Here is a list of four things I don’t believe in:
A cloud city in the sky filled with a near infinite choir of crooning angels; the bliss of pure love spent in the presence of a kind and omnipotent deity; a state of total spiritual enlightenment; being clear, etc. Whatever vision of paradise someone somewhere imagines is their destiny, the only one I have faith enough to believe in lasts just a mere seven minutes and must be spent in a closet with the cutest person at your friend’s grade eight make-out party.
See Heaven, but only with fire, eternal torment, sin and the kid with braces, acne and a runny nose, who is totally going to become an amazing person someday, but whom you just can’t appreciate at the immediate moment the bottle spins their way.
The math is just too hard. Sure I can understand the ironic karmic justice of Hitler coming back as a tree planted in Israel that is eventually killed by Dutch elm disease, but what’s the equation that gives us Donald Trump? Was he a good person in his past life who was rewarded with wealth and fame? Or was he an evil person now forced to spend time on Earth as Donald Fucking Trump? I don’t care how beautiful your mind is or how much your wife looks like Jennifer Connelly -- that’s a piece of arithmatic you never want to see on the final test.
A few years back I spent much of my time professionally focused on the world of the paranormal, but rather than convince me that spirits walk amongst us, I came to instead believe that virtually every “unexplainable” occurrence had an explanation (which -- more often than not -- is usually, “This person has an over-active imagination and really enjoys attention”) and that -- like Ray Parker, Jr. before me -- “I ain’t afraid of no ghosts.”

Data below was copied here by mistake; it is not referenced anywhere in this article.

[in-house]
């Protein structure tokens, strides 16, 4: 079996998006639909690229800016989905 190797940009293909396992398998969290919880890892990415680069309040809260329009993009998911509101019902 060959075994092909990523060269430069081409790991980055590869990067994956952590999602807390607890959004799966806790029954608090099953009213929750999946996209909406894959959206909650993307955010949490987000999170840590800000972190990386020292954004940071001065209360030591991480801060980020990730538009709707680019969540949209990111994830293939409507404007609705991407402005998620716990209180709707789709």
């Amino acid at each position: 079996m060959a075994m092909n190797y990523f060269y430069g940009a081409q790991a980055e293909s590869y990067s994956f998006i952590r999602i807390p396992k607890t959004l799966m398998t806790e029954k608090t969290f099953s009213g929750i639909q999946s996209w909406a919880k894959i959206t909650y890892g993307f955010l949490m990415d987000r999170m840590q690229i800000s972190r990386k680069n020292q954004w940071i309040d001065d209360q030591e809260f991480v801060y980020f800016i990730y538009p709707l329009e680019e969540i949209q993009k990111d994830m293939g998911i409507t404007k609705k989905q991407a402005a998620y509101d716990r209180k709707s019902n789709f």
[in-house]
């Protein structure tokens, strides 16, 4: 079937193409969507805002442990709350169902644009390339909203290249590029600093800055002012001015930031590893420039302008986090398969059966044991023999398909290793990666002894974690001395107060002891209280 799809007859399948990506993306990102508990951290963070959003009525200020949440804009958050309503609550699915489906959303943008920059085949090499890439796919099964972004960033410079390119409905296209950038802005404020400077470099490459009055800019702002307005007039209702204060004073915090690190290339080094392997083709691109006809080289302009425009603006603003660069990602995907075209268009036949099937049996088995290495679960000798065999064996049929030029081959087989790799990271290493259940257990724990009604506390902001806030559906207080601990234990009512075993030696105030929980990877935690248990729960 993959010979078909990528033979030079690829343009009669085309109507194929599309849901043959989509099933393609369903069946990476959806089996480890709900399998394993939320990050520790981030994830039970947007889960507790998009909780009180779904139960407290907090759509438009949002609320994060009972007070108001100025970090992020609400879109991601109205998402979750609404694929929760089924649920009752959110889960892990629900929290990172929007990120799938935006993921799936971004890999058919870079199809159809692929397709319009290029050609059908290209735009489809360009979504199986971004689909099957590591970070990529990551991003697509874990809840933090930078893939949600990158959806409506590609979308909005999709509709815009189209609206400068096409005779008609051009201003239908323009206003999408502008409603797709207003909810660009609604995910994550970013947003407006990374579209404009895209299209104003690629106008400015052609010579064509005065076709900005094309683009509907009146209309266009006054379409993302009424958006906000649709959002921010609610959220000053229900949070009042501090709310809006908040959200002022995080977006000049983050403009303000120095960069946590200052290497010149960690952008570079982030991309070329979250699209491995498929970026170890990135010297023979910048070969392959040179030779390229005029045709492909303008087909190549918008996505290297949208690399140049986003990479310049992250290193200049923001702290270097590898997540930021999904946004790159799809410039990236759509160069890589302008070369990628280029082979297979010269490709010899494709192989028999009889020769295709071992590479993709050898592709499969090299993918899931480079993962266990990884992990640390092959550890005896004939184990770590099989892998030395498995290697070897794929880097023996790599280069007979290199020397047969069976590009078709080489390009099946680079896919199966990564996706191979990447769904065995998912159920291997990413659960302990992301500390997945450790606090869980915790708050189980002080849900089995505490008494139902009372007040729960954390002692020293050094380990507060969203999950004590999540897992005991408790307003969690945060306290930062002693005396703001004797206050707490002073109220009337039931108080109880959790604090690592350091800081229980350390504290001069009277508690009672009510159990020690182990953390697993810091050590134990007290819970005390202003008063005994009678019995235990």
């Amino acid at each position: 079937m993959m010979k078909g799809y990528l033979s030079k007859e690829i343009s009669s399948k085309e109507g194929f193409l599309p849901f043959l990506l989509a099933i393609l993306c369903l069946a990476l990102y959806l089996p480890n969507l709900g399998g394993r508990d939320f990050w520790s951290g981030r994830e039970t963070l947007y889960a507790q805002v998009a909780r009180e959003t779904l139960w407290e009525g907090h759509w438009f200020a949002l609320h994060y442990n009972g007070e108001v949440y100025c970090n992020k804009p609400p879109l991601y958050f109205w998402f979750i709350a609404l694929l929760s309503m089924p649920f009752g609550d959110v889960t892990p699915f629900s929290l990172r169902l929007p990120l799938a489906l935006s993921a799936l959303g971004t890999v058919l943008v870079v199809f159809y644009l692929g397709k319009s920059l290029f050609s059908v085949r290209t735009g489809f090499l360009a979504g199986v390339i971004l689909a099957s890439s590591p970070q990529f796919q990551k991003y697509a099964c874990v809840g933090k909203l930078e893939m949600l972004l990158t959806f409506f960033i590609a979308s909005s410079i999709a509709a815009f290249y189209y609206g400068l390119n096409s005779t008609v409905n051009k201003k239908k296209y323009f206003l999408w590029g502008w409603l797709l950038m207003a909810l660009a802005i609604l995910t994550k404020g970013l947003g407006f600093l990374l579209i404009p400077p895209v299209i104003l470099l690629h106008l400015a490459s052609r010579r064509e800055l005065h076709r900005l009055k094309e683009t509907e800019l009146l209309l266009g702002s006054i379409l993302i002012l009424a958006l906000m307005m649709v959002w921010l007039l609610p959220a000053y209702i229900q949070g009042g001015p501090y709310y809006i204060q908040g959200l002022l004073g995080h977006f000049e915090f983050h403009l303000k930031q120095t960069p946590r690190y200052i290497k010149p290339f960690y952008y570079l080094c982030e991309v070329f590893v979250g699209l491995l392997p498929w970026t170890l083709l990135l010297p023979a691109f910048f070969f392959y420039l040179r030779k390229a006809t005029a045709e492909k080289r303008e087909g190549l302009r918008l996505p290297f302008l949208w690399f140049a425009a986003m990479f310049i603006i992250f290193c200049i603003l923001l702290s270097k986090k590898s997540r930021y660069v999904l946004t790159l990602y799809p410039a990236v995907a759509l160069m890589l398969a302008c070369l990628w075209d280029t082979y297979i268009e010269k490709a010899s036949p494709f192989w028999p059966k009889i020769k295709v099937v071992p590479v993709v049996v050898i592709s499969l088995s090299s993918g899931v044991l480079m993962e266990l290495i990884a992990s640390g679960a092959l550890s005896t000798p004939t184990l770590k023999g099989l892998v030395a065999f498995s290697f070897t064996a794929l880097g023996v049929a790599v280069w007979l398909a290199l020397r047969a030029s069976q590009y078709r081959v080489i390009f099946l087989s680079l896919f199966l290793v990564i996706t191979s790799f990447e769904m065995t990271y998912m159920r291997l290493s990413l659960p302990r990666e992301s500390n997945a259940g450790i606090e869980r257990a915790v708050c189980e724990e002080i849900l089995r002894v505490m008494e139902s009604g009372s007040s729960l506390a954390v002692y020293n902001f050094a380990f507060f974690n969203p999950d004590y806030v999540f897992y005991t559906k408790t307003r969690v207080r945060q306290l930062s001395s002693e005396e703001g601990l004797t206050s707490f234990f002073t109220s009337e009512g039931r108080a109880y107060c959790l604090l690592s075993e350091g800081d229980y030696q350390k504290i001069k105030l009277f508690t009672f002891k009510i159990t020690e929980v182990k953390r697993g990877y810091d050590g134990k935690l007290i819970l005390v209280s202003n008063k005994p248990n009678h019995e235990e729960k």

Now, I’ve made this list because I want you to understand the position I was in when my mother suddenly passed away in the middle of November. When it happened, I did not have any faith or belief in a world beyond this one to help get me through it. The moment I lost her, I lost her forever. All I would ever have for the rest of my life would be my 37 years worth of memories.
This includes the last one, which finds me standing in a small room in a funereal home with my brother and sister-in-law, looking over her as she lies in her casket. We’re there to identify her before she is cremated. It’s definitely her. All I can think of is how much she would have hated how her chin looked. All I feel is the same numbness that overtook me the moment the doctor told us she did not survive her emergency surgery.
At the time I took a strange comfort in that numbness, because I was certain that once it went away I would feel nothing but despair and my grief would surround me in a fog so deep local meteorologists would be forced to issue warnings of its existence. At the moment, not feeling anything seemed like the much better alternative.
But I knew it could not last. The shock would eventually fade and the true mourning would have to begin. I waited for this happen. I waited as I held up the box that contained her ashes. I waited as I improvised a brief speech at her memorial. I waited as the days passed and her absence become so much more tangible and apparent.